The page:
By Safir Adeni, President, TiE Hyderabad
The year 2015 started with a bang for start ups in India. Flipkart got more than $10 billion in valuation, start-ups like Taxiforsure got acquired for $200 million and Snapdeal is said to be in talks with Alibaba that would value them for more than $5 billion. The bold risks taken by local VCs like Helion Venture, Nexus Venture partners or Kalaari Capital have been quickly rewarded by subsequent investments or acquisitions from the likes of Tiger Global and Softbank. However, all is not rosy for the average start-up in Koramangla in Bangalore, Okhla in Dehi, Powai in Mumbai or Hitec city in Hyderabad. A typical start-up journey is a roller coaster ride and in India, at the moment, there are as many challenges as opportunities to succeed. While the macro economics indicate favourable market for consumer products and services, enterprise and business solutions are a hard sell in the relatively slow moving and conservative businesses. Hence, even VCs favour consumer, retail and B2C e-Commerce start ups. B2B is best left for more mature western markets. Besides the inherent macro advantages, there is definitely availability of a large talent pool; however, the quality in the talent pool is severely lacking.
I feel that below are some of the challenges which start ups come across during their journey.
Furthermore, attracting any above average techie or business analyst to a start up is next to impossible unless you have raised Series A and can afford top dollar (a high price) along with have garnered enough market hype. Not that no students are coming out with a passion for entrepreneurship from the likes of IIT, IIM or ISB. There are dozens of them and in lot more numbers than ever before. However, some are most often fixated to their own ideas and business plans that they don’t venture to join someone else’s dream. The others lack any sense of ownership and accountably, if at all they do have capability. It suffices to say that the biggest challenge is the “Lack of suitable talent that can be attracted to an early-stage start up”.
Lack of Mentoring
The second big challenge is the lack of suitable advisors, guides or mentors who can guide these nascent start ups through this tumultuous journey while pointing them in the right direction with their inherent vision and strategy advice. Another challenge is the lack of efficient networks and platforms where start-ups can engage with peers, complementary partners, and potential investors.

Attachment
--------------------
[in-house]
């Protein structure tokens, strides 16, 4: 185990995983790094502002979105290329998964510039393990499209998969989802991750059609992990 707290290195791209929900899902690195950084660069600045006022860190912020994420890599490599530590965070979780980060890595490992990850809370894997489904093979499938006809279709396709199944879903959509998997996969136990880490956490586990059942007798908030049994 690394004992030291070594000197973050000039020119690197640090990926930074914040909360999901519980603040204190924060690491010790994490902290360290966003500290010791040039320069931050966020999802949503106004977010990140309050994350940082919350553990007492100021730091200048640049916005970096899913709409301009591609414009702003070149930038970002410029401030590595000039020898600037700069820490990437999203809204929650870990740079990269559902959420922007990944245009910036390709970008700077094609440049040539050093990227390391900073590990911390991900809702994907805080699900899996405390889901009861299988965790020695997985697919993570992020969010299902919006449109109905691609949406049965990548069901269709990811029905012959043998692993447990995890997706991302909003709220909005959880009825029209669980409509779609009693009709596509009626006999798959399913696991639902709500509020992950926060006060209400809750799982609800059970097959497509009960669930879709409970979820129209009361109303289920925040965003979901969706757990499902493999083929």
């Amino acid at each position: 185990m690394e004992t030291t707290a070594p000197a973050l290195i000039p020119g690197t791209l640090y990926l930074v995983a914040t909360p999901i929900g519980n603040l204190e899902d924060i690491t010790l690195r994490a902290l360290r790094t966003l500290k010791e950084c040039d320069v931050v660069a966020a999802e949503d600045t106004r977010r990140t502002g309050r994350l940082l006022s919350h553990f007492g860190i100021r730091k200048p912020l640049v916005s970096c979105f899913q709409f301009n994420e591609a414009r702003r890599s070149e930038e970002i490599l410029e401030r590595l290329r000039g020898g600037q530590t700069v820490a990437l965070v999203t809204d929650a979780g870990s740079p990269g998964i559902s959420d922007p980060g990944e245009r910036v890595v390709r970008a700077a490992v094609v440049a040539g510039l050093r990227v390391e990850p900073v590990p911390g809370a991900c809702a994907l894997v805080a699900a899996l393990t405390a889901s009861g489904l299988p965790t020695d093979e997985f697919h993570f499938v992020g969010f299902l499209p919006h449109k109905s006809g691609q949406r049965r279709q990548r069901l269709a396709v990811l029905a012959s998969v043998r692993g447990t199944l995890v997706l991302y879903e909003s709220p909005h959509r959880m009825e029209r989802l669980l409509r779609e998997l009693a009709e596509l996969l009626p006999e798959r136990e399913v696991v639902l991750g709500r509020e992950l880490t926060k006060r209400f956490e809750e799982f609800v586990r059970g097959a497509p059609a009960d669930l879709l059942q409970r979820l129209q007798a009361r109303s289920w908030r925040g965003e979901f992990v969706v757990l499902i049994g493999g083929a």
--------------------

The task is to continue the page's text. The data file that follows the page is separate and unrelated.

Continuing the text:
Last, but by no means the least, is the ever-changing regulatory environment and tax regime in India. There is both a real and perceived fear of the penal and retroactive tax burdens suddenly being imposed on unsuspecting start-ups and investors.
Funds... But Not Such a Challenge for Right Idea
The most commonly anticipated challenge of lack of funding is no longer true. There are millions of dollars waiting on the sidelines waiting for the right idea, the right team and the right vision. The rest of the above challenges can best be overcome.
These days, organizations are coming forward to extend an arm to these budding entrepreneurs. Like TiE (The Indus Entrepreneurs) provide a platform for start ups and entrepreneurs to network with other peers, solution providers, potential customers and prospective investors. But the most important value add is the seasoned mentors who are themselves serial entrepreneurs in most cases. These mentors are available to mentor and guide the budding entrepreneurs. This self-less act can go a long way in ensuring the start up follows the right strategy, stays focussed and executes according to plan. TiE has the largest set of trained mentors who typically operate in a structured and selfless manner under the auspices of TiE management to deliver the much required mentorship. There are not many other organizations that specifically provide mentorship the way TiE does. TiE has both structured Mentorshops which are daylong workshops for early stage start-up that include 1x1 mentoring by serial entrepreneurs and investor as well as more informal mentoring sessions.
The outlook for start-ups in India, however, is very positive. The sheer passion of young budding entrepreneurs, clubbed with the investor enthusiasm and positive consumer sentiment bodes well for the overall entrepreneurial ecosystem in India. Start ups can focus on the tremendous opportunities and potential to scale their businesses in India. Their focus should not be limited to technology and ecommerce solutions but to the many diverse opportunities that exist in healthcare, clean-tech, smart cities development, education, media and entertainment, and more.